How would I apply what I’ve read to my own life?

But while I am positionally holy before God, there is a need for me to live practically holy before Him all the days of my life. I must continue to learn to live in obedience to His will, not out of some misguided attempt to score brownie points with God, or earn His favor, but out of love for Him. Jesus said, “If you love me, you will keep my commandments” (John 14:15 ESV). There is an expectation on each of us as Christ-followers to live obediently within the will of God, submitted to His Spirit and guided by His Word. We are to model our lives after Christ, We are to “have the same attitude that Christ Jesus had” (Philippians 2:5 NLT). At attitude of servanthood, submission, humility and obedience to the will of God. My entire life is to be lived out before God, with nothing held back, no parts hidden or compartmentalized. I have the Spirit of God within me who makes it possible for me to live wholly holy. Not perfectly, but increasingly more willingly submitted to God's will for my life as His child. It is a process. It takes time. It is what is often referred to as sanctification, the ongoing transformation of my entire life into the likeness of Christ Himself. And there is a day coming when we will be like Him. “Beloved, we are God’s children now, and what we will be has not yet appeared; but we know that when he appears we shall be like him, because we shall see him as he is. And everyone who thus hopes in him purifies himself as he is pure” (1 John 3:2-3 ESV). The time is coming when we will be perfectly holy and complete. In the meantime, we are to maintain that as our goal. We are to strive towards holiness in every area of our lives. We are to love God with our whole mind, our whole being and every ounce of our physical strength – striving to be wholly holy – with the Spirit's help.

Father, I want to be wholly holy. I know it is impossible in this life, but it must be my goal. It must be my heart's desire. I also realize I can't do it on my own. I must rely upon the Holy Spirit's help and depend upon His power to make it possible. Continue to reveal to me my own shortcomings and inadequacies and remind me of my constant need for Your help to live the life You've called me to live. Amen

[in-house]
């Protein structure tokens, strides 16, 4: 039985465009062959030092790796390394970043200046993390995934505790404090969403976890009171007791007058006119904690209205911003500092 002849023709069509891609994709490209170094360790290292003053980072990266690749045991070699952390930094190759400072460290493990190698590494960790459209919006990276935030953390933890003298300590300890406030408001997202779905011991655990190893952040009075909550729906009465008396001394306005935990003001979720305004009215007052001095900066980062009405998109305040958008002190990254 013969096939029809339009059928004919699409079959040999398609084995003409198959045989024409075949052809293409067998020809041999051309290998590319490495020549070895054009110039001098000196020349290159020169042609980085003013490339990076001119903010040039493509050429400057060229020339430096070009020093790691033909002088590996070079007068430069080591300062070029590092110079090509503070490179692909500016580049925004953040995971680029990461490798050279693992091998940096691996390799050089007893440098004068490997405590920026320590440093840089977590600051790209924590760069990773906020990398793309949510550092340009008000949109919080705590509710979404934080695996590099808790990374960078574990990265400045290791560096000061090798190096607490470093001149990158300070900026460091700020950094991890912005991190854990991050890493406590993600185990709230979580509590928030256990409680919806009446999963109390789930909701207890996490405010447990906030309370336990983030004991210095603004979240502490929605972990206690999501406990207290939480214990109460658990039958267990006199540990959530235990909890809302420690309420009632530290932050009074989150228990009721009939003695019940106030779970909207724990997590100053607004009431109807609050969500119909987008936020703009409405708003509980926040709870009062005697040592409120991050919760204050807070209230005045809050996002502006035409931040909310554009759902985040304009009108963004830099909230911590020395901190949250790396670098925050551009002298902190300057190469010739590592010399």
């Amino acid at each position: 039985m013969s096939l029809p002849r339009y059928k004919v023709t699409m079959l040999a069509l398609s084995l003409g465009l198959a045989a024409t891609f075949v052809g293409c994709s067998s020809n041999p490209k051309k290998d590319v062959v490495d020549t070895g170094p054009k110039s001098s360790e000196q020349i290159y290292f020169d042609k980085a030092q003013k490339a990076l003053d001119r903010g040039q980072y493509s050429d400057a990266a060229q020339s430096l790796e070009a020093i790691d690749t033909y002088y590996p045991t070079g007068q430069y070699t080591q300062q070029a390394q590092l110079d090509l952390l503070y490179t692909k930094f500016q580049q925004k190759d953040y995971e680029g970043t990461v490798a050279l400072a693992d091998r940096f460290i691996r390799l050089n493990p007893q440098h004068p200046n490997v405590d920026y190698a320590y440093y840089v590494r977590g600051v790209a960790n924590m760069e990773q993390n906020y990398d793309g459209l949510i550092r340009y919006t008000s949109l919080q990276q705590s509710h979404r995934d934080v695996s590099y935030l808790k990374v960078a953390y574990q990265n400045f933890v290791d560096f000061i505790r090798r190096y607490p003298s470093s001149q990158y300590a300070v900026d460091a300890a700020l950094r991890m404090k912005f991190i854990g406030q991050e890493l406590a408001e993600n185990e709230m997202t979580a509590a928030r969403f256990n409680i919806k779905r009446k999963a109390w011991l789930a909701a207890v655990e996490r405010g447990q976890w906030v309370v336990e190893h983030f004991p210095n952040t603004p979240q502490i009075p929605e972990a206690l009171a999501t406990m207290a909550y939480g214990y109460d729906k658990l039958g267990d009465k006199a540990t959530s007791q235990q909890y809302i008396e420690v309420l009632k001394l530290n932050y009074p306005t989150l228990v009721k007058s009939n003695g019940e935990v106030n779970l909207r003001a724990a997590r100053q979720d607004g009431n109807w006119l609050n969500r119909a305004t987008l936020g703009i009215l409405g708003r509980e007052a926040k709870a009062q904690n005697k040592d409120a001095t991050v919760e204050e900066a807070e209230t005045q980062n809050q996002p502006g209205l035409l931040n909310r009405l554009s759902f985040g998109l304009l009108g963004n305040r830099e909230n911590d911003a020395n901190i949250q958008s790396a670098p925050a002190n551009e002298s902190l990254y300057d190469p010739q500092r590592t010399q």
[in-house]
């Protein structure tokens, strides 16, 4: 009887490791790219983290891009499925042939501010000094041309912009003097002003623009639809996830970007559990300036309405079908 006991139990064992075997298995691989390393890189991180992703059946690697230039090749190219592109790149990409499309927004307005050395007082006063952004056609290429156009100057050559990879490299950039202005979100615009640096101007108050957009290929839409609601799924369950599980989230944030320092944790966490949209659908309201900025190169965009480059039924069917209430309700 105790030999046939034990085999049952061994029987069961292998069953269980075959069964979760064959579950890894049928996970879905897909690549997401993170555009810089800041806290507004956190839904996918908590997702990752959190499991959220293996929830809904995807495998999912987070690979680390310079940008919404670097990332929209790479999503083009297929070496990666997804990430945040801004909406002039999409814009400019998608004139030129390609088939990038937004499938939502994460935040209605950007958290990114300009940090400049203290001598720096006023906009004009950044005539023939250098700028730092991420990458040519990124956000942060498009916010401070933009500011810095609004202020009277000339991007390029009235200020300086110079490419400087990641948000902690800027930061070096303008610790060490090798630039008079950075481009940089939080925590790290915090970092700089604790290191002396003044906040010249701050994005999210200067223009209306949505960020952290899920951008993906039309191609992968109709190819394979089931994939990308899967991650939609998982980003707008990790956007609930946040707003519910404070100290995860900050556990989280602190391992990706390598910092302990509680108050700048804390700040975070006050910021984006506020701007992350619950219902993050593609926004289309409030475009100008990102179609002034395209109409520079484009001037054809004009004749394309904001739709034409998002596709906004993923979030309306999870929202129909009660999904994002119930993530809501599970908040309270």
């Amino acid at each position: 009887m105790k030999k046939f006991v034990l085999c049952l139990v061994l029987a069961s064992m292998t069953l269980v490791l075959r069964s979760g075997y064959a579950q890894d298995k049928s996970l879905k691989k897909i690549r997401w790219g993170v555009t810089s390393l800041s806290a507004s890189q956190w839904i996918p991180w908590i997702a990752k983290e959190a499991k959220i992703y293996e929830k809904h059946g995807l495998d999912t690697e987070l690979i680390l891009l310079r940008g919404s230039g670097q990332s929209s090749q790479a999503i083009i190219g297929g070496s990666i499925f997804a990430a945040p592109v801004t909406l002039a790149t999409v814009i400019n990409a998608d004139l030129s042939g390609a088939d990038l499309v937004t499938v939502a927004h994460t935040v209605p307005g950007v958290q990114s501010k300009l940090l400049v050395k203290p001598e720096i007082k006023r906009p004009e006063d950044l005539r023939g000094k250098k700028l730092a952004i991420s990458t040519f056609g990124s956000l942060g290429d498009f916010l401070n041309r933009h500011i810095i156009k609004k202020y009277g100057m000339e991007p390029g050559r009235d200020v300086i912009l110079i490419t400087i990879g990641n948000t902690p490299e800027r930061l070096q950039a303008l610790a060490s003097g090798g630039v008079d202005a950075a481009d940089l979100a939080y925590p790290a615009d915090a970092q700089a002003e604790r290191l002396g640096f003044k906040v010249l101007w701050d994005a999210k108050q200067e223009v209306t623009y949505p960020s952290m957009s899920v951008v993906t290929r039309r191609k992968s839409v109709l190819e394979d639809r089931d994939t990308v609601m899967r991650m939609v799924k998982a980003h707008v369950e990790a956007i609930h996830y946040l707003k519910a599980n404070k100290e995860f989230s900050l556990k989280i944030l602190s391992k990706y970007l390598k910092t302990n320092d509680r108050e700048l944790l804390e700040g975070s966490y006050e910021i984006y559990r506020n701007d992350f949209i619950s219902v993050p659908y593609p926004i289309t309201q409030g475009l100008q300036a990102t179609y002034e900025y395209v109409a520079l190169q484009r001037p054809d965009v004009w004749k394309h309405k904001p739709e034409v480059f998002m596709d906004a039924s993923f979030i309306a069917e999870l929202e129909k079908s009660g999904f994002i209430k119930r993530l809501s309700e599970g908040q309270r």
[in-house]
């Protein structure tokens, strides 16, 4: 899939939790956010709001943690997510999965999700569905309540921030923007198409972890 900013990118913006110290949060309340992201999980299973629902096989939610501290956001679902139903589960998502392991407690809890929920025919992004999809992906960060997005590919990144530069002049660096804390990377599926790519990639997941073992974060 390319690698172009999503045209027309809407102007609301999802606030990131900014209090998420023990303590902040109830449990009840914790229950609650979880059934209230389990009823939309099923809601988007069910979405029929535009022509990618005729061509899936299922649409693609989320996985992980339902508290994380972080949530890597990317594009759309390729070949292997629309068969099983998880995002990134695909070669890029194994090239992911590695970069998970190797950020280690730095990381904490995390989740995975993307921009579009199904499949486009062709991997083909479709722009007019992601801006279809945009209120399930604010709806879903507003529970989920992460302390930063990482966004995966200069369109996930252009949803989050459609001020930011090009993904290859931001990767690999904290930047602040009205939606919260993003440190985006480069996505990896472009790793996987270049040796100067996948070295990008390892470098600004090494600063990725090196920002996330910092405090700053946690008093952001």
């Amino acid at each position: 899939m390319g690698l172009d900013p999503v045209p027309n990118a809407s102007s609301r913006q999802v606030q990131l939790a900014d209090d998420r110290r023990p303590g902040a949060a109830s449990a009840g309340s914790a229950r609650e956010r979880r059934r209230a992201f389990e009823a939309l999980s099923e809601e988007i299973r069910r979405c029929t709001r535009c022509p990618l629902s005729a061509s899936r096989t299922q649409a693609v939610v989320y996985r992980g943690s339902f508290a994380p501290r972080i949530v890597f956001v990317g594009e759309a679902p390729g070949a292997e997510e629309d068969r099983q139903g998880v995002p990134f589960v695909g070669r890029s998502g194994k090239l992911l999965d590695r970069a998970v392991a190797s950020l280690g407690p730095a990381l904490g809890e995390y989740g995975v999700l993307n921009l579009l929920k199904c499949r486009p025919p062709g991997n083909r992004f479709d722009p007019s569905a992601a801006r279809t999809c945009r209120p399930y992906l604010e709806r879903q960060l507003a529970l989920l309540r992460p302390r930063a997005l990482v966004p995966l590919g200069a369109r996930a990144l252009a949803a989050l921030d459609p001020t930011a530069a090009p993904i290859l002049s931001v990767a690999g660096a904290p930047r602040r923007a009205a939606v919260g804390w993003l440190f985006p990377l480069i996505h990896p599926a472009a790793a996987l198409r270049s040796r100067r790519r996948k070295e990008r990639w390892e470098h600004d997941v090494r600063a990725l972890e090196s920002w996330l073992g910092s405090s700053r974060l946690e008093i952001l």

The Truth.

Deuteronomy 15-16, John 17

Sanctify them in the truth; your word is truth. ­– John 17:17 ESV

One of the things the Israelites were constantly having to learn was to trust God when He spoke. Much of what God told them to do sounded bizarre and far-fetched. His rules and regulations had to have seemed onerous and arbitrary at times. The sacrificial system He commanded them to keep had to have been burdensome and costly to keep. His commands regarding the release of all debts during the sabbatical year had to have seemed unfair and unjust. But God kept reminding them that His laws were to be obeyed and His commands were to be kept – at all times and at all costs. He repeatedly told them, “You shall…” and “You shall not…” God's commands were to be obeyed, even when they seemed to make no sense. His appointed festivals and feasts were to be celebrated on time and in the manner He prescribed. Everything was a reminder of God's faithfulness and goodness. Their expressions of mercy toward one another were to be reflections of the mercy God had shown them. Their celebrations of the festivals and feasts were regular reminders of God's past deliverance and daily provision in their lives. They were to live according to God's word, trusting that what He said was true and trustworthy. They were to listen to His instructions and obey His commands, regardless of what the other nations around them did. God's word was not to be treated as a suggestion or an option to be considered, but as truth to be believed and obeyed.